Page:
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  1. My pet theory is that Rand KILLING the DO would actuaslly be the total Light victory. He was just deceived into thinking it'd create a world without choice. That said, I agree that the DO needed Rand for a total victory, and he doesn't care for less. All he ever achieves without a Dragon is just a bit of misery, rather than the abyss he's looking for.
  2. Gateways are, indeed, overpowered, which I think is why they were so underutiized until Androl. I mean, just a simple 'tie off a big gateway on a wall (or on the outside of the city wall) in each great city' would have massive effects on the economy. Instant trade to basically everywhere (probably the reason everyone stopped tieing off gateways). Instantaneous troop movements, as Rand showed, are insanely powerful as well. And that's just uses that are exactly what a gateway is meant to be, nothing at all like the extra tricks you propose (which sound hilarious, if tricky. Tiny gateways in arteries to drain someone's blood, maybe? :D )
  3. To be honest - I think it's all going to boil down to channelling power. And while Elayne secured the Kin for now, she can't hold them. One other ruler being smart enough to offer them a similar deal and *bam* half the Kin live there. Or the White Tower throws a hissy fit and essentially asserts that it, not Andor, controls the Kin. Or the BT declares independence and a king/queen of Andor messes up the fallout. So which channelling powers exist? Mostly, I'd say, the WT (beaten up but not destroyed), the Seanchan (strong but have a continent to reclaim first - but after that, would lead in numbers), the BT (the only male candidate at this time, with thus possible global reach until someone else sets up opposition), the Aiel (decent strength, good support structure for the channellers), the Kin (under WT/Andorian control), Shara (divided, lots of losses) and the Seafolk (badly beaten up). As it stands right now, the Seanchan would face nearly all the others if they broke the truce and so I think they won't, but jockeying for influence should be quite doable. In that, the Seanchan have the structure, the Aiel have legitimacy (as police force) as does the WT (by sheer inertia), and the BT has the numbers and the most distinctive model (being the only male organization) but no history or influence to start from. I am going to guess whoever throws in with another party first wins. The Seanchan have issues with that due to their slavery-focus, but if they abandon that they have an excellent organisation. The Aiel probably have the most chance of integrating male and female channelers. The WT has so much history they could lend legitimacy to the BT or anyone, really, and they have the most universalist claim. And the BT has the ability to offer larger circles to all but the Seanchan-with-a'dam.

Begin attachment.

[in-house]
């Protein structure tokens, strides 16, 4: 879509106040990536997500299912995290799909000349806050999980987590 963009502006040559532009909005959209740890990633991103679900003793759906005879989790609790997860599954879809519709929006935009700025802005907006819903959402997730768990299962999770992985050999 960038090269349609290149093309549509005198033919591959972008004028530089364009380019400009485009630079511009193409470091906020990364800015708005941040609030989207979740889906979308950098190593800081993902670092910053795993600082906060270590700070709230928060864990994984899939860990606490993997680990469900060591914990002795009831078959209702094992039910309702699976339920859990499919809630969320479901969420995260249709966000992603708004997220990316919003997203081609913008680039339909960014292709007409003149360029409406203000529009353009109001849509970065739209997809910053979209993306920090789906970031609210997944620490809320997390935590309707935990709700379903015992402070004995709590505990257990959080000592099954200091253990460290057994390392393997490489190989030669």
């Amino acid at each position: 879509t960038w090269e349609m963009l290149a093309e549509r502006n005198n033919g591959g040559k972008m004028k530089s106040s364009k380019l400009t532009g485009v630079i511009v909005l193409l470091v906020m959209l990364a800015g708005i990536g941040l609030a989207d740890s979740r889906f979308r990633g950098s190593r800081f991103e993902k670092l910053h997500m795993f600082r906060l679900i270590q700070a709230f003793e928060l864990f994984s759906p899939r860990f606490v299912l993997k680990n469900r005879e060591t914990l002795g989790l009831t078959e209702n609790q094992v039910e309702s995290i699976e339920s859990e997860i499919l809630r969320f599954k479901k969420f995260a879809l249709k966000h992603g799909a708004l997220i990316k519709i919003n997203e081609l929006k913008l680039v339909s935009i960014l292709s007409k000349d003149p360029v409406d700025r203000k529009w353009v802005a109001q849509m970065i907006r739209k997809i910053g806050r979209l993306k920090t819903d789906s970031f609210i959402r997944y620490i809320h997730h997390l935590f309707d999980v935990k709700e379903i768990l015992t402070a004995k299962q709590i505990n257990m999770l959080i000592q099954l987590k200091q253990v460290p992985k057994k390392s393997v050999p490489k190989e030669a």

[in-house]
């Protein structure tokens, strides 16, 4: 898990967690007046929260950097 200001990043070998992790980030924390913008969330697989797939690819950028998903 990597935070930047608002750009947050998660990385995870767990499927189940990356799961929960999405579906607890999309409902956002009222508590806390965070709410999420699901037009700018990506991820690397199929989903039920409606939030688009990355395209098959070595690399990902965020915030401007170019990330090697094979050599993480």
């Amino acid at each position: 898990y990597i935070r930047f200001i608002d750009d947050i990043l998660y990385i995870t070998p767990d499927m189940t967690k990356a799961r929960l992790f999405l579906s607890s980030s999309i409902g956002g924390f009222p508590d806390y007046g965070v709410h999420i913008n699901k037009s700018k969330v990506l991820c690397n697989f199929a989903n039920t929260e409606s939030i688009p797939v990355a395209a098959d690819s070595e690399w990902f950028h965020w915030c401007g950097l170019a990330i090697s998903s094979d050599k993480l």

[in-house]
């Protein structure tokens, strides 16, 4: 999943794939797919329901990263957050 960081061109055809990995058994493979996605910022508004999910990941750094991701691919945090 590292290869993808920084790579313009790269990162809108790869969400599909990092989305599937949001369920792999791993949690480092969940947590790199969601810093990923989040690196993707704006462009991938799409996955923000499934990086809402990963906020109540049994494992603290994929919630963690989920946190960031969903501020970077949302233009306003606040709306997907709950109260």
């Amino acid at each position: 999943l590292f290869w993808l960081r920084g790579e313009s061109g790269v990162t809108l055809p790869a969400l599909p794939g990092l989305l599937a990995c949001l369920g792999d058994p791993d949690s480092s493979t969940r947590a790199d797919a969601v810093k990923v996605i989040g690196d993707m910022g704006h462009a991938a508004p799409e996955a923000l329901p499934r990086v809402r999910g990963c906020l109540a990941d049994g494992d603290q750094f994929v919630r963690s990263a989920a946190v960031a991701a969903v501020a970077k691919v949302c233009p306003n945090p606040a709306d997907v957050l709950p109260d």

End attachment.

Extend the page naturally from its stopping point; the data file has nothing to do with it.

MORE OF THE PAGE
4. I personally think the Aiel have the right of it. The world is simply a dream (among many, see the mirror worlds). It's just that only Rand has now sorted out the trick to using it, because it's a much stronger dream than a random nightmare in T'a'R. Rand had to "figure out" the secret, of course, to even fight the DO.